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Whose Preferences Are Revealed in Hours of Work?

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  • Pencavel, John

    (Stanford University)

Abstract

It has become orthodox in economics research to interpret the association between hourly earnings and working hours as the expression of the preferences of workers. This convention originated in H. Gregg Lewis' explanation for the decline in hours of work since the nineteenth century. His explanation rested on an explicit resolution of the identification problem inherent in any quantity (hours) - price (wage) relation. For over forty years, researchers have neglected this identification problem with the result that the findings in the purported "labor supply" literature are of questionable value.

Suggested Citation

  • Pencavel, John, 2015. "Whose Preferences Are Revealed in Hours of Work?," IZA Discussion Papers 9182, Institute of Labor Economics (IZA).
  • Handle: RePEc:iza:izadps:dp9182
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    2. Françoise Delmez & Vincent Vandenberghe, 2017. "Working long hours: less productive but less costly? Firm-level evidence from Belgium," LIDAM Discussion Papers IRES 2017022, Université catholique de Louvain, Institut de Recherches Economiques et Sociales (IRES).
    3. Vandenberghe, Vincent, 2019. "Health, Cognition and Work Capacity Beyond the Age of 50," GLO Discussion Paper Series 295, Global Labor Organization (GLO).
    4. Jean-François Fagnart & Marc Germain & Bruno Van der Linden, 2020. "Working Time Reduction and Employment in a Finite World," LIDAM Discussion Papers IRES 2020032, Université catholique de Louvain, Institut de Recherches Economiques et Sociales (IRES).
    5. Alexandre Mas & Amanda Pallais, 2020. "Alternative Work Arrangements," Annual Review of Economics, Annual Reviews, vol. 12(1), pages 631-658, August.
    6. Vincent VANDENBERGHE, 2021. "Health, cognition and work capacity beyond the age of 50: International evidence on the extensive and intensive margins of work," International Labour Review, International Labour Organization, vol. 160(2), pages 271-310, June.
    7. Beckmannshagen, Mattis & Schröder, Carsten, 2022. "Earnings inequality and working hours mismatch," Labour Economics, Elsevier, vol. 76(C).
    8. Robert G. Valletta & Leila Bengali & Catherine van der List, 2020. "Cyclical and Market Determinants of Involuntary Part-Time Employment," Journal of Labor Economics, University of Chicago Press, vol. 38(1), pages 67-93.
    9. Lechmann, Daniel S. J., 2017. "Estimating labor supply in self-employment: Pitfalls and resolutions," Discussion Papers 101, Friedrich-Alexander University Erlangen-Nuremberg, Chair of Labour and Regional Economics.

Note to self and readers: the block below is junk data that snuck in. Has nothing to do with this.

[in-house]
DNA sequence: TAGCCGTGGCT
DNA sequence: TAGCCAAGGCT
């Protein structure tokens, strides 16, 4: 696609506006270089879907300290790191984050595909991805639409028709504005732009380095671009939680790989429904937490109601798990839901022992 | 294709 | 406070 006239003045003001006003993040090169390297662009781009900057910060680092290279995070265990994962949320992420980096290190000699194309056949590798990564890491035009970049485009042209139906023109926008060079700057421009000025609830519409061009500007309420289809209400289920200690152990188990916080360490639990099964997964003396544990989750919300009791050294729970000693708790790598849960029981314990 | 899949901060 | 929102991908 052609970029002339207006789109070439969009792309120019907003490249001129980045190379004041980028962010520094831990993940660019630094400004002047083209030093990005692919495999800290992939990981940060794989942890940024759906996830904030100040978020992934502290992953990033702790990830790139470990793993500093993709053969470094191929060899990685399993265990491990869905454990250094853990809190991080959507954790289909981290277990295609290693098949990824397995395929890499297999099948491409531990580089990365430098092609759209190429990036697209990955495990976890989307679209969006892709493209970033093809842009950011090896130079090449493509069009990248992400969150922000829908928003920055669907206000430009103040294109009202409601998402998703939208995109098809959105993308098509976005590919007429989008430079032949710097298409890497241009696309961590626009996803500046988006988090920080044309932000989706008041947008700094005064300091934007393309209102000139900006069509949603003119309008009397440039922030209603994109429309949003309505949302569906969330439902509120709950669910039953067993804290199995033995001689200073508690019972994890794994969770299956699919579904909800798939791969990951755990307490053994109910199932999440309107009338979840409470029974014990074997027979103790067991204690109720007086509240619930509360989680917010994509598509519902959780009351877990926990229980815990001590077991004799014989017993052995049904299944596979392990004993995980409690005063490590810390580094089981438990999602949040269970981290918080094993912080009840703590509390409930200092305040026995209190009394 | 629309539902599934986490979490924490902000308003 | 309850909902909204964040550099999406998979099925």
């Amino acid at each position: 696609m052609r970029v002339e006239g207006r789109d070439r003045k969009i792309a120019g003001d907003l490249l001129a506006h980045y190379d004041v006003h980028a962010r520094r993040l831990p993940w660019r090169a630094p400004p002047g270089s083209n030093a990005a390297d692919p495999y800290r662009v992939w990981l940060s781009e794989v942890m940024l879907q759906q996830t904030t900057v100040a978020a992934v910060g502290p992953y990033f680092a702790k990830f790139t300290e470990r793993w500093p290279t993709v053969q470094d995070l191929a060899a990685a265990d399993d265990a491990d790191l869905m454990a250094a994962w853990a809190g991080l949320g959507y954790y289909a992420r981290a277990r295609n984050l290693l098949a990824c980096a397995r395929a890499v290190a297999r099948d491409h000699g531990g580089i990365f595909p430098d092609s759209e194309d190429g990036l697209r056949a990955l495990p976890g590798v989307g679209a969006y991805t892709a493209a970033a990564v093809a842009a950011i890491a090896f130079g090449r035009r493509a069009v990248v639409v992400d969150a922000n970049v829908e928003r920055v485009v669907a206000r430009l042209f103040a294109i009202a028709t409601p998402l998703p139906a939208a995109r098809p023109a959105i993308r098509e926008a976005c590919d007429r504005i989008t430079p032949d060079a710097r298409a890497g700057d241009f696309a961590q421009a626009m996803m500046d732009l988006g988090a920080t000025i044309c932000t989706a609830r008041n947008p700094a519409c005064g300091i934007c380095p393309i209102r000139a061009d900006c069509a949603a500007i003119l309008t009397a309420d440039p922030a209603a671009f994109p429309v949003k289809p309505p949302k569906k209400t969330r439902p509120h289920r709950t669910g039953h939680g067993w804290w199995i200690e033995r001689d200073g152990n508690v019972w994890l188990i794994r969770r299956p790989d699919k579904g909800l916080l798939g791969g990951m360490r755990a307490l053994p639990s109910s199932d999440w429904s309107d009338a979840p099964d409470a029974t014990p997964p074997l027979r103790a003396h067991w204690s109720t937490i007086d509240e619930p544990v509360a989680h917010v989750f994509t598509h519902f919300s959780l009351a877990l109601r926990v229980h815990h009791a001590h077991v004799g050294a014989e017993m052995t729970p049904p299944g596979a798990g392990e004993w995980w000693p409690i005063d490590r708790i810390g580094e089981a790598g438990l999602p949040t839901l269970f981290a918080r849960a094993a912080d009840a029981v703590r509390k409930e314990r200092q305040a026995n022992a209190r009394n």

10. Motghare, Swapnil, 2021. "The long-run elasticity of labor supply: New evidence for New York City taxicab drivers☆," Labour Economics, Elsevier, vol. 71(C).
    11. David N. F. Bell & David G. Blanchflower, 2021. "Underemployment in the United States and Europe," ILR Review, Cornell University, ILR School, vol. 74(1), pages 56-94, January.
    12. Mevlut Tatliyer & Nurullah Gur, 2022. "Individualism and Working Hours: Macro-Level Evidence," Social Indicators Research: An International and Interdisciplinary Journal for Quality-of-Life Measurement, Springer, vol. 159(2), pages 733-755, January.
    13. Tazhitdinova, Alisa, 2015. "Adjust Me if I Can’t: The Effect of Firm Incentives on Labor Supply Responses to Taxes," MPRA Paper 81611, University Library of Munich, Germany, revised 2017.
    14. William A. Darity Jr. & Darrick Hamilton & Samuel L. Myers Jr. & Gregory N. Price & Man Xu, 2022. "Racial Differences in Time at Work Not Working," ILR Review, Cornell University, ILR School, vol. 75(3), pages 552-572, May.

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    More about this item

    Keywords

    labor demand; labor supply; wages; working hours; identification;
    All these keywords.

    JEL classification:

    • J22 - Labor and Demographic Economics - - Demand and Supply of Labor - - - Time Allocation and Labor Supply
    • J23 - Labor and Demographic Economics - - Demand and Supply of Labor - - - Labor Demand
    • C13 - Mathematical and Quantitative Methods - - Econometric and Statistical Methods and Methodology: General - - - Estimation: General

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